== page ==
How Much Does a New Roof Cost?

Sometimes, a simple roof repair isn’t enough, a roof replacement is necessary.

Several factors go into the price of a new roof, and only a certified contractor can give you an accurate price quote.

However, the national average right now sits at approximately $8,000 for a new roof replacement.

On the low end, it could be as little as $5,000 – but most are closer to $10,000 or slightly more.

In some circumstances, homeowner’s insurance may help cover the cost of a new roof replacement.

Roof Labor Cost (By Sq. Ft.)

Generally, you’ll pay more to have your roof installed than you’ll pay for the materials themselves. Of the total cost for a new roof, labor accounts for approximately 60 percent.

Typically, labor is billed at a “per square” rate (a roofing square is a 10 x 10 area, equivalent to 100 square feet). Installation fees can range from $150 to $300 per roofing square or around $1.50 to $3 per square foot.

Labor will be higher in areas where demand is high or qualified laborers are hard to find. Labor costs are also affected by the shape of the roof, geographic location, and features like a steep pitch, skylights, chimneys, etc.

Despite the rising costs of labor, installing a new roof is not a DIY job, and should only be completed by a certified professional.

Roof Material Cost (by sq. ft.)

The raw roofing materials account for approximately 40 percent of your new roof cost.

Measured by a roofing square, raw materials cost anywhere from $100 to $1,500 per square (or $1-$15 per square foot).

Several factors influence material costs including the size, geography, and structure of your roof.

These average costs provide an idea of how different roofing materials compare to one another:

  • Metal = $15.25 per square foot.
  • Asphalt = $4.68 per square foot.
  • Tile = $9.30 per square foot.
  • Slate = $27.63 per square foot.
  • Shake = $7.58 per square foot.

These average costs vary for different roofing materials.

How to Calculate the Cost of a New Roof

If you have your roof size, material cost, and labor estimates, you can calculate the cost of a new roof in your area. If you’re not sure how big your home’s roof is, you can use an online calculator to estimate based on your home’s square footage.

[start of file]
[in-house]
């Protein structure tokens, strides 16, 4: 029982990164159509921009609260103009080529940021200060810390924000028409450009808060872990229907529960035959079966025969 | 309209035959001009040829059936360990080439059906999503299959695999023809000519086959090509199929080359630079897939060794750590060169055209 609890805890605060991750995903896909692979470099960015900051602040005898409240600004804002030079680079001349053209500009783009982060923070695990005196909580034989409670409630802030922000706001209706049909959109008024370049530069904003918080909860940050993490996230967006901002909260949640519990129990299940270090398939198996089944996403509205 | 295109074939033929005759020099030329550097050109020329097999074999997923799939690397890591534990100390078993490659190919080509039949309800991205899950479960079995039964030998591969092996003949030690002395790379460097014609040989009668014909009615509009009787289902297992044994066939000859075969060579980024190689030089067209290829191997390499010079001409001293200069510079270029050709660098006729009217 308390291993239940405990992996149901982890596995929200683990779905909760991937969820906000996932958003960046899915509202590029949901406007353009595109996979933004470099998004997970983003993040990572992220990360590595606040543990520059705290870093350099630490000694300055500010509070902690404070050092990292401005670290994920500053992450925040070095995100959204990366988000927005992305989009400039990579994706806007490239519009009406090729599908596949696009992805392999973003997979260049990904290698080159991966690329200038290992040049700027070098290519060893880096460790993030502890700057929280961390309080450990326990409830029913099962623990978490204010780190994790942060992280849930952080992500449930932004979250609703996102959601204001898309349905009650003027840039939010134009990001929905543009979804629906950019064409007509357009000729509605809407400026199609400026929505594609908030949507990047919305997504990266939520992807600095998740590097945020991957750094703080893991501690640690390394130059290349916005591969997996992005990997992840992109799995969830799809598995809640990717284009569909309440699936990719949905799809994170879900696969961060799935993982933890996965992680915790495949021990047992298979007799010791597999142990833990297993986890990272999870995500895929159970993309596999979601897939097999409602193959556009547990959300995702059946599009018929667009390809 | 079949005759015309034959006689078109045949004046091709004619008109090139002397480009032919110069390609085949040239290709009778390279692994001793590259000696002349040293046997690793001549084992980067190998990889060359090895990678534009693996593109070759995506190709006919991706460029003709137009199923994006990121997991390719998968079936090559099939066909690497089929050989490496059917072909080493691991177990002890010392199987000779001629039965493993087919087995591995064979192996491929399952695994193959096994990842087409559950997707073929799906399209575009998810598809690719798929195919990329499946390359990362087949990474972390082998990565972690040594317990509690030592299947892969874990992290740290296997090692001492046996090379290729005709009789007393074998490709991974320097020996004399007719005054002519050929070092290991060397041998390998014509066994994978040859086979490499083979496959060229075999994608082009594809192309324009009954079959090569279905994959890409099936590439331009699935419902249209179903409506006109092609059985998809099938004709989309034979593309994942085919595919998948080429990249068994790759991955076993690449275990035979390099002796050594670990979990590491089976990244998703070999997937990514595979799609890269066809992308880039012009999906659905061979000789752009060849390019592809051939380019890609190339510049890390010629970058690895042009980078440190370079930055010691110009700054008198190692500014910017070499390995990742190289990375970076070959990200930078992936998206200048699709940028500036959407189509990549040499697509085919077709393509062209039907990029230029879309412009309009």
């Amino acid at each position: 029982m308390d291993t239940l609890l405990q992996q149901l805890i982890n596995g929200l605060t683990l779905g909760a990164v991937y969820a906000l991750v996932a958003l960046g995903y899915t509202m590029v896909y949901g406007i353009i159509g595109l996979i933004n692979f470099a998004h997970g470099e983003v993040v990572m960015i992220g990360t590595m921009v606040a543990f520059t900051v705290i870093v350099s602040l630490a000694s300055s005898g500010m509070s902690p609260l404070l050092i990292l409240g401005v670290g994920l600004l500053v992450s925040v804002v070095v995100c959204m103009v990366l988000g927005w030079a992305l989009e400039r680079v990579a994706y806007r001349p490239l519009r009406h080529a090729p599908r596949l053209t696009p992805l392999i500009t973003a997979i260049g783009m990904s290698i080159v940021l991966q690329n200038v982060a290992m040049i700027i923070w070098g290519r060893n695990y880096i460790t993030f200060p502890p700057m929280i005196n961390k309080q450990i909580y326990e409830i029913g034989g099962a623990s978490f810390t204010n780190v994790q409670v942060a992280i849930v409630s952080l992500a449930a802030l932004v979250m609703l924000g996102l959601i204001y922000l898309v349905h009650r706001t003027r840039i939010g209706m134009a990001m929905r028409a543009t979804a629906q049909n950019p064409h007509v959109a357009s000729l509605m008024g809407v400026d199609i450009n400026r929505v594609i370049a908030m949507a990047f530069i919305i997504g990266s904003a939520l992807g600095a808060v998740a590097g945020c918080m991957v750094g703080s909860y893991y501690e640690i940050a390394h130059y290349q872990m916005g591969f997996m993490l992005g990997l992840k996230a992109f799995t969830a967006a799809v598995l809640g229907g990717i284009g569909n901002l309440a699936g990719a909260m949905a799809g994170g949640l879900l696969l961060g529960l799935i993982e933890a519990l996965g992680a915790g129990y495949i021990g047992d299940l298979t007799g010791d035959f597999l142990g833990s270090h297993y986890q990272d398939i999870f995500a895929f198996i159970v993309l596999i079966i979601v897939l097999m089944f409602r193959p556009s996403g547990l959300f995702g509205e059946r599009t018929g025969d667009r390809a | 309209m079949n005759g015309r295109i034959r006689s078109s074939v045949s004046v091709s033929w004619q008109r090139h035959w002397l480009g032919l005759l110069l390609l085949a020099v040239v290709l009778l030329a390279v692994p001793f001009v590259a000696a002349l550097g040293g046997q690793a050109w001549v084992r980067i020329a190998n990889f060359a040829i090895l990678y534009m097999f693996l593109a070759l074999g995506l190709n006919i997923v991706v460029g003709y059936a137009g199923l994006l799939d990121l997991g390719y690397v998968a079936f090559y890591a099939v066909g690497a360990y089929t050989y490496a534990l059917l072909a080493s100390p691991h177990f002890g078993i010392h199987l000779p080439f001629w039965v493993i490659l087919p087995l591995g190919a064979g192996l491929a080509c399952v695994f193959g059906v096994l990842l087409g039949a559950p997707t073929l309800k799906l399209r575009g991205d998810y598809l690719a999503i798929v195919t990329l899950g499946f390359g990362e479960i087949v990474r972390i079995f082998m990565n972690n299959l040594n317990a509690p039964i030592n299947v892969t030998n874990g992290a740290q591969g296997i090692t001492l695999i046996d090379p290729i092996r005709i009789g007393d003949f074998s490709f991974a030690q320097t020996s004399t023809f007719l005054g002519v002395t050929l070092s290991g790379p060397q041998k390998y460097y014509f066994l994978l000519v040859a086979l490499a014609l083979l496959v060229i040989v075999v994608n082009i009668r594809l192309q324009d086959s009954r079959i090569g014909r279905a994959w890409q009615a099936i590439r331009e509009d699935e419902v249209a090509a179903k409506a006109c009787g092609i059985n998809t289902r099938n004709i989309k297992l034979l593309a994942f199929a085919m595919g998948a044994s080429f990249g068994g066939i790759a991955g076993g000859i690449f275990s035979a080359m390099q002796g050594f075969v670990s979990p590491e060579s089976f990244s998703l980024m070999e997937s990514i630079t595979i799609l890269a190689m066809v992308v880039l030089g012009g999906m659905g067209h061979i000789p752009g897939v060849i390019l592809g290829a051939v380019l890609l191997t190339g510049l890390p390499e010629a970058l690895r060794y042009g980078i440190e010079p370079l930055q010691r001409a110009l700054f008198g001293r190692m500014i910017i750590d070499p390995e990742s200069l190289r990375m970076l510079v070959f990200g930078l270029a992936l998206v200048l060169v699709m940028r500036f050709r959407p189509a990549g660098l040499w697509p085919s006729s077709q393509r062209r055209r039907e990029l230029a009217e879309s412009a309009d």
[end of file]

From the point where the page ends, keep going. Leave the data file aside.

The cost of a new roof = (Material sq. Ft cost + Labor sq. Ft cost) x Roof Size

For Example:

  • The homeowner wants to install a metal roof on their 1,800 sq. ft roof.
    • ($15.25 sq. ft. + $4.15 sq. ft.) x 1,800 = $34,920
  • The homeowner wants to install an asphalt shingle roof on their 2,000 sq. ft roof.
    • ($4.68 sq. ft. + $4.15 sq. ft.) x 2,000 = $17,660

6 Factors To Consider When Calculating Roof Replacement Costs

Material, size, and labor are the three main factors in the cost of a new roof, but other factors play a role as well.

1. Geographical Location: The geographic location of your home makes a huge difference in the price tag for a new roof.

The main factor here is labor costs. Labor will cost more in New York or California than it will in Ohio. However, if your home is particularly remote you may also end up paying more for time, travel, or shipping costs.

2. Underlying Damage: Anytime you remove any portion of the old roof, it’s important to inspect the underlayment and base layer. This is one of the biggest reasons why we don’t recommend DIY installations.

Any underlying damage must be fixed before a new install. Without this important step, you risk your entire investment. Any underlying damage will increase the cost of your roof replacement.

In order to check for underlying damage, you must remove the old materials before placing the new materials.

3. Complex Roof Designs: Roof features like designs like chimneys, skylights, dormer windows, or a particularly steep grade can affect the cost of the roofing labor and supplies

4. Removal of Old Material: According to building codes, you can only have two layers of asphalt shingles on your roof.

More than this causes a risk of structural issues. For most roofing contractors, removing the old material first is the best installation method because it allows you to inspect the roof underlayment and check for structural issues. Removal of the old material is rolled into the cost of your new roof.

5. Accessibility to the Roof: This is simply accounting for the time and labor it requires to get on the roof and get the job done. For example, a single-story home requires less harnessing, fewer ladders, and less time than a taller home with limited roof access.

6. Environmental Conditions: If you’re forced to replace your roof in either extreme cold or heat, it can affect the rate you’ll pay for your new roof because you’re roofing in the “off-season”. Sometimes you can get a deal during these off-months because the roofing contractors aren’t as busy.

Getting a Return on Your Investment

It’s important to keep in mind that a roof replacement isn’t a sunk cost, it’s an investment in your home.

If you plan to sell in the future, the new roof will boost the sale price of your home, providing one of the best ROIs in home improvement. Still, the sudden cost of a new roof can be shocking, especially if the damage isn’t covered by your homeowner’s insurance.

Don’t be afraid to get a second, third, or several estimates before you choose a contractor. Because most roofing contractors offer free inspections and estimates, it allows you to find the best option for you.

Always ask for an itemized list of costs and compare each quote to be sure you’re not paying for something you don’t need. Because of the large upfront cost, many contractors will work with you on financing options that work with your budget.

We are here to work with homeowners in our community to make roof replacement a little easier. Enjoy clear estimates, honest pricing, and expertise you can rely on, give us a call today!